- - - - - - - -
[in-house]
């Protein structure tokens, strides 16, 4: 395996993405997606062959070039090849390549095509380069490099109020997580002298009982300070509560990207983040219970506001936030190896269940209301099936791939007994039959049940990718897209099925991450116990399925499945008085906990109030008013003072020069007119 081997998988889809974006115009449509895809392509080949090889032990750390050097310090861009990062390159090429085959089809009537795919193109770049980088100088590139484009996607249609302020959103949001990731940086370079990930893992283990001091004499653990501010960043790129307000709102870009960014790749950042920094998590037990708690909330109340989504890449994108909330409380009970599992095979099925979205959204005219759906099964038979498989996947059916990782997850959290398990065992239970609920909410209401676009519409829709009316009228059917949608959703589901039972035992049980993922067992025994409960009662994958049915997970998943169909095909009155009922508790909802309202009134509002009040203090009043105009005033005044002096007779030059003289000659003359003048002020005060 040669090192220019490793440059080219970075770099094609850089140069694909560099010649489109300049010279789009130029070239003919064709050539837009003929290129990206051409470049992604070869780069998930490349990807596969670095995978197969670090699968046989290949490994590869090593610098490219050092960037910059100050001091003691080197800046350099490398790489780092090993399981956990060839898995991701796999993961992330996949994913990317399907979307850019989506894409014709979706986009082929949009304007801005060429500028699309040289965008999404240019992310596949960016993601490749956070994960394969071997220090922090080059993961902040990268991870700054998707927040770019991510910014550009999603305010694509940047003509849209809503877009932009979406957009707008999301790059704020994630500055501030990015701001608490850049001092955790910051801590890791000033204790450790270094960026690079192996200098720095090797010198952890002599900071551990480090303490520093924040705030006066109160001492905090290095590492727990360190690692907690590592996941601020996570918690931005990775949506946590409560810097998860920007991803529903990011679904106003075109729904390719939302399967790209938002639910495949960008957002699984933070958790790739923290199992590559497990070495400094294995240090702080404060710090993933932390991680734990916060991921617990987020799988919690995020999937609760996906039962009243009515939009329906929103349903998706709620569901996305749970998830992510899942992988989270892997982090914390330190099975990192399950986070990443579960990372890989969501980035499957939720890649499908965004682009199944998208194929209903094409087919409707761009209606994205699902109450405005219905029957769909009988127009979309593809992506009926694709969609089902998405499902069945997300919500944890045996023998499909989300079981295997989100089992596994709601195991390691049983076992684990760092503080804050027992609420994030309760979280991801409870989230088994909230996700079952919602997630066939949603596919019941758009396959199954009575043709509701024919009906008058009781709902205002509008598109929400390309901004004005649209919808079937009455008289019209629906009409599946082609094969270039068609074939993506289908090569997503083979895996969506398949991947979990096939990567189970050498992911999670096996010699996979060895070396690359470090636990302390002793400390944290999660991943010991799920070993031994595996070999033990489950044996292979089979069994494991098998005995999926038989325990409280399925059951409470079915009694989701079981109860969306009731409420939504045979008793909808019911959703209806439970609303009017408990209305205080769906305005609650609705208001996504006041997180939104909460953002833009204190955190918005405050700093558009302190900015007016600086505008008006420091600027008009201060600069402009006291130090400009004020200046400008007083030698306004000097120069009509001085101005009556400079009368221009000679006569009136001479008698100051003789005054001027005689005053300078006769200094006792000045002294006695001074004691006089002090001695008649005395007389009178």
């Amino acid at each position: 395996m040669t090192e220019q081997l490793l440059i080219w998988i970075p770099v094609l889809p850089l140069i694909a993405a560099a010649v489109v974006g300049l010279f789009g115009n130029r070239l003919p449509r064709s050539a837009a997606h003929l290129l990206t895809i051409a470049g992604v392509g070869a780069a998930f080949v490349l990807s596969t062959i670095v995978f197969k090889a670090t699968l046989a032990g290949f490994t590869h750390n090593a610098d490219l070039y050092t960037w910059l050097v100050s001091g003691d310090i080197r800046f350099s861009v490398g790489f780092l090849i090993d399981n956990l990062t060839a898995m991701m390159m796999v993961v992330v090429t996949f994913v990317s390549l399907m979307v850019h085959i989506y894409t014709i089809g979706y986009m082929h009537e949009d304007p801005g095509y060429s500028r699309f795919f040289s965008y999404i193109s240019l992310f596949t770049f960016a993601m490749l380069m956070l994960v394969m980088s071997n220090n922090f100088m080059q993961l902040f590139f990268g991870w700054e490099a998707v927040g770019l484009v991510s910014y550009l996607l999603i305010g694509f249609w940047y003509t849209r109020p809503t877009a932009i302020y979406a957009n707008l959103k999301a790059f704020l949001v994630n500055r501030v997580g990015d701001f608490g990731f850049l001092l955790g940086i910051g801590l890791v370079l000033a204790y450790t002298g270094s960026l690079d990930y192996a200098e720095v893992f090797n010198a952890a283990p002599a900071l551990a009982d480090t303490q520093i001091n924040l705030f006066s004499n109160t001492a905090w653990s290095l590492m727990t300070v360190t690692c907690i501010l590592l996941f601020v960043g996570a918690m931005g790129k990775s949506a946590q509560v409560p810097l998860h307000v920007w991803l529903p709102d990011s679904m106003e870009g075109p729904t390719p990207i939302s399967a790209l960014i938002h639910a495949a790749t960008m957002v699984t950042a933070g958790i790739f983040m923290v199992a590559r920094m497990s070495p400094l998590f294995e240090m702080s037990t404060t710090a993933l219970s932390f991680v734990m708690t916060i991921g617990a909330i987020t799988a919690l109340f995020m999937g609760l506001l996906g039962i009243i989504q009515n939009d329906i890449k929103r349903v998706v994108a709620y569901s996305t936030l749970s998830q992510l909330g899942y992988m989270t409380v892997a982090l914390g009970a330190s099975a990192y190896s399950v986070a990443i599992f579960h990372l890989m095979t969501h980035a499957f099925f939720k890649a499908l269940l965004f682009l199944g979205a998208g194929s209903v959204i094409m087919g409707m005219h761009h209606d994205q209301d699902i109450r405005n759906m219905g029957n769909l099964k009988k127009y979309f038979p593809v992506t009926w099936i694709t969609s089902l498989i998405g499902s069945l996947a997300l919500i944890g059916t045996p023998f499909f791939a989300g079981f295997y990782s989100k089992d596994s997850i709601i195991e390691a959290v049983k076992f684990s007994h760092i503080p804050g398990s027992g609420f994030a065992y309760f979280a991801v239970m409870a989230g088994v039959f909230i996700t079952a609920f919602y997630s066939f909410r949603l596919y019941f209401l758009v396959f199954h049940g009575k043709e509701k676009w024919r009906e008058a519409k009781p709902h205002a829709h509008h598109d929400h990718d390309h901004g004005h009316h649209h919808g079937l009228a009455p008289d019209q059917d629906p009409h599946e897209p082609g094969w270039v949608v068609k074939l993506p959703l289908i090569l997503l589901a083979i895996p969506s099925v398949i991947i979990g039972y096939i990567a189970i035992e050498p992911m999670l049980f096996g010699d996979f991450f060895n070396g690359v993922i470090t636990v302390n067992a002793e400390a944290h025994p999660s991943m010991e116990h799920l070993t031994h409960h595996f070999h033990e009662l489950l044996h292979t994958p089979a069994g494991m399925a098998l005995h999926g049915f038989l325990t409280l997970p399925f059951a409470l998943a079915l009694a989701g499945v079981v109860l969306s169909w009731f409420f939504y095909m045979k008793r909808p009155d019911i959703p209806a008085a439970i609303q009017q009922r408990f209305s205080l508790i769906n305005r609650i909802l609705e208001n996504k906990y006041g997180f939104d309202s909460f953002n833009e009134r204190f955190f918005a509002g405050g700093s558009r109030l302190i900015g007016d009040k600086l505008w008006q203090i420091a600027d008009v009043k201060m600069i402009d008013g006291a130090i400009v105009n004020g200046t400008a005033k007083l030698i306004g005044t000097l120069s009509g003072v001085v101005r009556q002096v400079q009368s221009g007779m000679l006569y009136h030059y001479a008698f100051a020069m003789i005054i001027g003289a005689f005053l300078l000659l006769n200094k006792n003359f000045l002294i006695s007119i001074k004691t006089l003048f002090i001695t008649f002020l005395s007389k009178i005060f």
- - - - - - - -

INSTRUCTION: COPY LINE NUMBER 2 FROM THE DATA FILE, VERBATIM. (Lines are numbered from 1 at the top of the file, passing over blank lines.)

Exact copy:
């Protein structure tokens, strides 16, 4: 395996993405997606062959070039090849390549095509380069490099109020997580002298009982300070509560990207983040219970506001936030190896269940209301099936791939007994039959049940990718897209099925991450116990399925499945008085906990109030008013003072020069007119 081997998988889809974006115009449509895809392509080949090889032990750390050097310090861009990062390159090429085959089809009537795919193109770049980088100088590139484009996607249609302020959103949001990731940086370079990930893992283990001091004499653990501010960043790129307000709102870009960014790749950042920094998590037990708690909330109340989504890449994108909330409380009970599992095979099925979205959204005219759906099964038979498989996947059916990782997850959290398990065992239970609920909410209401676009519409829709009316009228059917949608959703589901039972035992049980993922067992025994409960009662994958049915997970998943169909095909009155009922508790909802309202009134509002009040203090009043105009005033005044002096007779030059003289000659003359003048002020005060 040669090192220019490793440059080219970075770099094609850089140069694909560099010649489109300049010279789009130029070239003919064709050539837009003929290129990206051409470049992604070869780069998930490349990807596969670095995978197969670090699968046989290949490994590869090593610098490219050092960037910059100050001091003691080197800046350099490398790489780092090993399981956990060839898995991701796999993961992330996949994913990317399907979307850019989506894409014709979706986009082929949009304007801005060429500028699309040289965008999404240019992310596949960016993601490749956070994960394969071997220090922090080059993961902040990268991870700054998707927040770019991510910014550009999603305010694509940047003509849209809503877009932009979406957009707008999301790059704020994630500055501030990015701001608490850049001092955790910051801590890791000033204790450790270094960026690079192996200098720095090797010198952890002599900071551990480090303490520093924040705030006066109160001492905090290095590492727990360190690692907690590592996941601020996570918690931005990775949506946590409560810097998860920007991803529903990011679904106003075109729904390719939302399967790209938002639910495949960008957002699984933070958790790739923290199992590559497990070495400094294995240090702080404060710090993933932390991680734990916060991921617990987020799988919690995020999937609760996906039962009243009515939009329906929103349903998706709620569901996305749970998830992510899942992988989270892997982090914390330190099975990192399950986070990443579960990372890989969501980035499957939720890649499908965004682009199944998208194929209903094409087919409707761009209606994205699902109450405005219905029957769909009988127009979309593809992506009926694709969609089902998405499902069945997300919500944890045996023998499909989300079981295997989100089992596994709601195991390691049983076992684990760092503080804050027992609420994030309760979280991801409870989230088994909230996700079952919602997630066939949603596919019941758009396959199954009575043709509701024919009906008058009781709902205002509008598109929400390309901004004005649209919808079937009455008289019209629906009409599946082609094969270039068609074939993506289908090569997503083979895996969506398949991947979990096939990567189970050498992911999670096996010699996979060895070396690359470090636990302390002793400390944290999660991943010991799920070993031994595996070999033990489950044996292979089979069994494991098998005995999926038989325990409280399925059951409470079915009694989701079981109860969306009731409420939504045979008793909808019911959703209806439970609303009017408990209305205080769906305005609650609705208001996504006041997180939104909460953002833009204190955190918005405050700093558009302190900015007016600086505008008006420091600027008009201060600069402009006291130090400009004020200046400008007083030698306004000097120069009509001085101005009556400079009368221009000679006569009136001479008698100051003789005054001027005689005053300078006769200094006792000045002294006695001074004691006089002090001695008649005395007389009178």